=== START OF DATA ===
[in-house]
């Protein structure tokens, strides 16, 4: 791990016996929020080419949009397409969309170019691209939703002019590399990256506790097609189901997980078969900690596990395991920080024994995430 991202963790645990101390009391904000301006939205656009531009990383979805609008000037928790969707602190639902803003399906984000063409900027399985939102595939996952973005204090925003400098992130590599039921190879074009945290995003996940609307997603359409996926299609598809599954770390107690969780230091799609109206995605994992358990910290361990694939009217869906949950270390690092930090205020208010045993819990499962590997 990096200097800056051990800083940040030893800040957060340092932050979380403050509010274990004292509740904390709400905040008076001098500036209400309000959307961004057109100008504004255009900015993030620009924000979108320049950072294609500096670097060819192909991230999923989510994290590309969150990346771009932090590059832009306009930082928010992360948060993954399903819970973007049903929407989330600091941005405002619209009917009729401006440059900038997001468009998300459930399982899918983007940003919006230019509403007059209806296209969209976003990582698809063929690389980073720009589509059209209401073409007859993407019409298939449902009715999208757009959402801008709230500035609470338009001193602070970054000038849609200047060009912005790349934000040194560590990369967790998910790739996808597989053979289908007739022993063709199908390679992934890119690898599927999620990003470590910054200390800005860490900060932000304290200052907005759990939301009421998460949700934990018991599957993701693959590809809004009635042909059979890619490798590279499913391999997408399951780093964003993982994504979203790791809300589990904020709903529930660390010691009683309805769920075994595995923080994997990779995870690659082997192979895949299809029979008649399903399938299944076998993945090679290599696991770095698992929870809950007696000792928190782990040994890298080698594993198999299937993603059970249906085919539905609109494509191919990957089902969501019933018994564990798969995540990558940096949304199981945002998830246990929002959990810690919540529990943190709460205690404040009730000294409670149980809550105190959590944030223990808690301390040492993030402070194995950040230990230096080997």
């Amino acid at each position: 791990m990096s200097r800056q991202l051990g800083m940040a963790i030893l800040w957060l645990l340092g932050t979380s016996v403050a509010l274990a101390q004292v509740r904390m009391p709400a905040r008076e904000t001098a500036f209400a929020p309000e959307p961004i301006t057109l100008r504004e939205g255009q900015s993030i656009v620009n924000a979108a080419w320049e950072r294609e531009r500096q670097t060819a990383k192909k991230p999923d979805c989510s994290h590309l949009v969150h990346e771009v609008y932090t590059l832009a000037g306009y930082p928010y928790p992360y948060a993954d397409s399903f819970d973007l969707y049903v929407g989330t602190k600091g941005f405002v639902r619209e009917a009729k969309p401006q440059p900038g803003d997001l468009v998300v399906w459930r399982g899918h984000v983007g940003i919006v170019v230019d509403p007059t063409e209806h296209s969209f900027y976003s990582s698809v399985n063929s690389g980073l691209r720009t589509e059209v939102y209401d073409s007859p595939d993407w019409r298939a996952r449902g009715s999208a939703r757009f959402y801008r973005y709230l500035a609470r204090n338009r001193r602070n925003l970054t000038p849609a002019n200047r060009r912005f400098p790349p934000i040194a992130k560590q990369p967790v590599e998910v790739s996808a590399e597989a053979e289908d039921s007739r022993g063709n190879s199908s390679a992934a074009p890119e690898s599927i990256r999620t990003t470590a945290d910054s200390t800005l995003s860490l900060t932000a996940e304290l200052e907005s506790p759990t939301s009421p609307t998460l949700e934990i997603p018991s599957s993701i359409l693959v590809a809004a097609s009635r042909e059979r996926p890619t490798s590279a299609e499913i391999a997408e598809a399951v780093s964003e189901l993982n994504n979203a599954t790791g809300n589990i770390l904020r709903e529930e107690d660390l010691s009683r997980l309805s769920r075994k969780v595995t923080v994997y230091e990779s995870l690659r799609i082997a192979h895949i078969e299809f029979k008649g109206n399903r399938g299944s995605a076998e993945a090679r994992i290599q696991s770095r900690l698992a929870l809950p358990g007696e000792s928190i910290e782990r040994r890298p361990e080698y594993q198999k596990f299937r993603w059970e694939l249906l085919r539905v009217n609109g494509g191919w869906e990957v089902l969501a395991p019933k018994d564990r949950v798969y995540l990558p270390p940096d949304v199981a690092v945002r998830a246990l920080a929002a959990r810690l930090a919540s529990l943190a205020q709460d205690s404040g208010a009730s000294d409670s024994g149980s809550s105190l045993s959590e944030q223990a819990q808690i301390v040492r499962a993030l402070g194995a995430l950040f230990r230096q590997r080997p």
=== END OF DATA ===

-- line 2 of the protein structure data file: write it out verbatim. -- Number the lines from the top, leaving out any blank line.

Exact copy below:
């Protein structure tokens, strides 16, 4: 791990016996929020080419949009397409969309170019691209939703002019590399990256506790097609189901997980078969900690596990395991920080024994995430 991202963790645990101390009391904000301006939205656009531009990383979805609008000037928790969707602190639902803003399906984000063409900027399985939102595939996952973005204090925003400098992130590599039921190879074009945290995003996940609307997603359409996926299609598809599954770390107690969780230091799609109206995605994992358990910290361990694939009217869906949950270390690092930090205020208010045993819990499962590997 990096200097800056051990800083940040030893800040957060340092932050979380403050509010274990004292509740904390709400905040008076001098500036209400309000959307961004057109100008504004255009900015993030620009924000979108320049950072294609500096670097060819192909991230999923989510994290590309969150990346771009932090590059832009306009930082928010992360948060993954399903819970973007049903929407989330600091941005405002619209009917009729401006440059900038997001468009998300459930399982899918983007940003919006230019509403007059209806296209969209976003990582698809063929690389980073720009589509059209209401073409007859993407019409298939449902009715999208757009959402801008709230500035609470338009001193602070970054000038849609200047060009912005790349934000040194560590990369967790998910790739996808597989053979289908007739022993063709199908390679992934890119690898599927999620990003470590910054200390800005860490900060932000304290200052907005759990939301009421998460949700934990018991599957993701693959590809809004009635042909059979890619490798590279499913391999997408399951780093964003993982994504979203790791809300589990904020709903529930660390010691009683309805769920075994595995923080994997990779995870690659082997192979895949299809029979008649399903399938299944076998993945090679290599696991770095698992929870809950007696000792928190782990040994890298080698594993198999299937993603059970249906085919539905609109494509191919990957089902969501019933018994564990798969995540990558940096949304199981945002998830246990929002959990810690919540529990943190709460205690404040009730000294409670149980809550105190959590944030223990808690301390040492993030402070194995950040230990230096080997």